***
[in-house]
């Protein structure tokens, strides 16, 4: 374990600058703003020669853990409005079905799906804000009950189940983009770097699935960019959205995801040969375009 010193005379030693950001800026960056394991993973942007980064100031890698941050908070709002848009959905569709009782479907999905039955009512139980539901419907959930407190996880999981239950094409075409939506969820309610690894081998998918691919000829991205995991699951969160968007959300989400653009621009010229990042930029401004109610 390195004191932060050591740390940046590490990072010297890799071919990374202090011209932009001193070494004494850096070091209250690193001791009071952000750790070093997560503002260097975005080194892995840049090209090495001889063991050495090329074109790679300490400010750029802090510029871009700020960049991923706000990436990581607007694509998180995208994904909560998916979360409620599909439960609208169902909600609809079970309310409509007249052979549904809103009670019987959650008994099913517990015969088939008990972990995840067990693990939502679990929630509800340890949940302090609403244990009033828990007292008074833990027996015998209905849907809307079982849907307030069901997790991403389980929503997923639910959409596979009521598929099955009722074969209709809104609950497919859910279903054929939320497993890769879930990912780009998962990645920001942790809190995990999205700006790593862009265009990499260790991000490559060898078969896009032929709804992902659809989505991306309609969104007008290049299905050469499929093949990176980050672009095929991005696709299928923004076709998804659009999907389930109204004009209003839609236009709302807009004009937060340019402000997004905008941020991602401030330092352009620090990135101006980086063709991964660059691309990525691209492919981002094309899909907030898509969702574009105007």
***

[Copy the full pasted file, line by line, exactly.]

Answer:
[in-house]
């Protein structure tokens, strides 16, 4: 374990600058703003020669853990409005079905799906804000009950189940983009770097699935960019959205995801040969375009 010193005379030693950001800026960056394991993973942007980064100031890698941050908070709002848009959905569709009782479907999905039955009512139980539901419907959930407190996880999981239950094409075409939506969820309610690894081998998918691919000829991205995991699951969160968007959300989400653009621009010229990042930029401004109610 390195004191932060050591740390940046590490990072010297890799071919990374202090011209932009001193070494004494850096070091209250690193001791009071952000750790070093997560503002260097975005080194892995840049090209090495001889063991050495090329074109790679300490400010750029802090510029871009700020960049991923706000990436990581607007694509998180995208994904909560998916979360409620599909439960609208169902909600609809079970309310409509007249052979549904809103009670019987959650008994099913517990015969088939008990972990995840067990693990939502679990929630509800340890949940302090609403244990009033828990007292008074833990027996015998209905849907809307079982849907307030069901997790991403389980929503997923639910959409596979009521598929099955009722074969209709809104609950497919859910279903054929939320497993890769879930990912780009998962990645920001942790809190995990999205700006790593862009265009990499260790991000490559060898078969896009032929709804992902659809989505991306309609969104007008290049299905050469499929093949990176980050672009095929991005696709299928923004076709998804659009999907389930109204004009209003839609236009709302807009004009937060340019402000997004905008941020991602401030330092352009620090990135101006980086063709991964660059691309990525691209492919981002094309899909907030898509969702574009105007």